In arguing for war, Blair enlists history as his ally
In a poll this week, just 31 percent of Britons said they were happy with Blair's leadership.
Before a possible war with Iraq has even started, Britain is wondering how it will go down in history.
A rerun of the triumphant 1991 Gulf War? The 1930s all over again? A short, victorious conflict like the 1982 Falklands affair? Or one of those disastrous foreign adventures that cut a prime-ministerial career short, like the Suez crisis of 1956?
This is no idle debate. It's of considerable importance in particular to Prime Minister Tony Blair, whose popularity is plummeting here because of his ardent support for using force to topple Saddam Hussein.
In a poll this week, just 31 percent of those questioned said they were happy with Blair's performance as prime minister, as antiwar feelings continue to mount here. With his approval ratings at risk as never before, Blair has sought recently to enlist the support of a powerful ally: the past.
That is why Blair's arguments increasingly sound like a crash course in history and why recent speeches have been littered with references from the annals of the 20th century.
Perhaps the most eye-catching reference came last week, when Blair drew comparisons with the 1930s, and said appeasing Saddam Hussein now makes no more sense than appeasing Hitler did.
"We look back now and with the wonderful benefit of hindsight we think it all obvious; obvious fascism was a threat, obvious we had to fight it; obvious the opponents of fighting it were wrong," Blair told a Labour Party rally. "But none of it was obvious," he said, noting that former prime minister Neville Chamberlain was considered a hero for his 1938 Munich peace pact with Hitler. "He did it for the best of motives. He strove for peace, not because he was a bad man. He was a good man. But he was a good man who made the wrong decision."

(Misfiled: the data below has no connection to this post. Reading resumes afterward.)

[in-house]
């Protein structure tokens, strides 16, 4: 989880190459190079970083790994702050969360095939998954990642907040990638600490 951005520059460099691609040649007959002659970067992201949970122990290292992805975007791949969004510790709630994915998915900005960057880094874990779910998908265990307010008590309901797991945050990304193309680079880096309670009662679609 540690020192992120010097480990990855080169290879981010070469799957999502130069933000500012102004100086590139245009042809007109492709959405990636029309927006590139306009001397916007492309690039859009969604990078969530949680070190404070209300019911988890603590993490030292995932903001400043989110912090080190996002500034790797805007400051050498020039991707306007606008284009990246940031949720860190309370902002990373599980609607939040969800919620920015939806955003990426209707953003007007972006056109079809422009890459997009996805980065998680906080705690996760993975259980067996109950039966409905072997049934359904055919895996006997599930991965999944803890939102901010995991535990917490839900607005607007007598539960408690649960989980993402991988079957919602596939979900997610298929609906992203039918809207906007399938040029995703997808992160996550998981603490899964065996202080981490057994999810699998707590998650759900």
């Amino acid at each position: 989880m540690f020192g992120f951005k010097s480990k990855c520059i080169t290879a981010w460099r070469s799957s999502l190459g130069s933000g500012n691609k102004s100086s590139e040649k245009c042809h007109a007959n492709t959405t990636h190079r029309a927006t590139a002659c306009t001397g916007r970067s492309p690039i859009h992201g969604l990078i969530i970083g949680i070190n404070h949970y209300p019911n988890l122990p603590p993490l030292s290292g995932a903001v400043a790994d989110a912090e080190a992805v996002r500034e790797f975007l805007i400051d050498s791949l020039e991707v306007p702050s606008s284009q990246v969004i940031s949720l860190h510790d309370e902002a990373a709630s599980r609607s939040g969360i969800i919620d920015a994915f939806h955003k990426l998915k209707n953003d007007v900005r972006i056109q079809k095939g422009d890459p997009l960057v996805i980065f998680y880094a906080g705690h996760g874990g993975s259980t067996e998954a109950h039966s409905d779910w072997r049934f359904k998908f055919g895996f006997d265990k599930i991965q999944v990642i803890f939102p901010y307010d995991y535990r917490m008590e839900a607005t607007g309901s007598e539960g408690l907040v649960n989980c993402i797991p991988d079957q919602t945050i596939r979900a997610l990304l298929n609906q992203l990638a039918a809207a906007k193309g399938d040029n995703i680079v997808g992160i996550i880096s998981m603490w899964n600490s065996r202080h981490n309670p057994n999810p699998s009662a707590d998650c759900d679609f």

The problem for Blair is that historians don't buy it. They say the comparisons are glib. The events that led to the start of World War II were different from today's Iraq situation. Hitler, with his formidable hardware, fascist ideology, and designs of territorial aggrandizement, posed a very different threat than that of Saddam Hussein.
"Munich is no parallel - the circumstances are very different," says Robin Clifton of Warwick University. "Hussein is no Hitler, he has not behaved in the same way and does not have the same ideology."
Clifton said a more obvious parallel was the first Gulf War, but there, too, incontrovertible differences this time around make comparison a redundant exercise.
"The more immediate parallel is the 1991 war which the US won at a canter, and they are banking on doing so again," says Mr. Clifton. "But this time, they'll be using paratroopers to get close to Baghdad to precipitate a collapse, so it will actually be nothing like the old Gulf War.
"The downside risks are protracted fighting in Baghdad, and that they don't catch Saddam Hussein, and that there are considerable repercussions in the Arab world," he adds.
Politicians love to use history as a tool to justify policy. Not only does it provide robust, compelling arguments in favor of a course of action, but it makes them look profound and well-read at the same time.
The tendency drives historians mad, however. They argue that such a shallow use of the past is selective, tendentious, and sometimes just factually incorrect.
"One should be careful of the way politicians use history for easy comparisons," says HewStrachan, professor of the history of war at Oxford University. "That is not to say there isn't a value in history, because we learn from experience.
"When it becomes crass is when we take history and put it on top of the existing crisis and use it as a template," Professor Strachan adds.
There is, after all, a certain selectivity at play here. No one hears Blair mention the historical lessons of Vietnam or Northern Ireland. Nor has he mentioned the 1956 Suez crisis, which is arguably a more appropriate comparison. (An Arab dictator threatening to destabilize the Middle East; Western commercial interests at stake; a coalition to 'fight the good fight'). That is because the war with Egypt resulted in a fiasco that ousted the prime minister of the day, Anthony Eden.
Instead, Blair dwells on his own forays into warfare. With four interventions in six years - the 1998 Baghdad bombing, Kosovo, Sierra Leone, Afghanistan - Blair has launched more military offensives than any British leader since the end of the empire.
In particular, he recalls the 1999 Kosovo campaign and its similarities to the Iraq crisis: an ugly dictator, oppressed victims, a divided international community - and a war won in 75 days.
But historians are wary of facile comparisons. Strachan says history is about looking for the variations in situation, not the similarities.
"As [the Prussian military strategist Karl von] Clausewitz said, there is a value in studying history of war, but it shouldn't accompany the general onto the battlefield," Strachan says. "I really don't think history does repeat itself."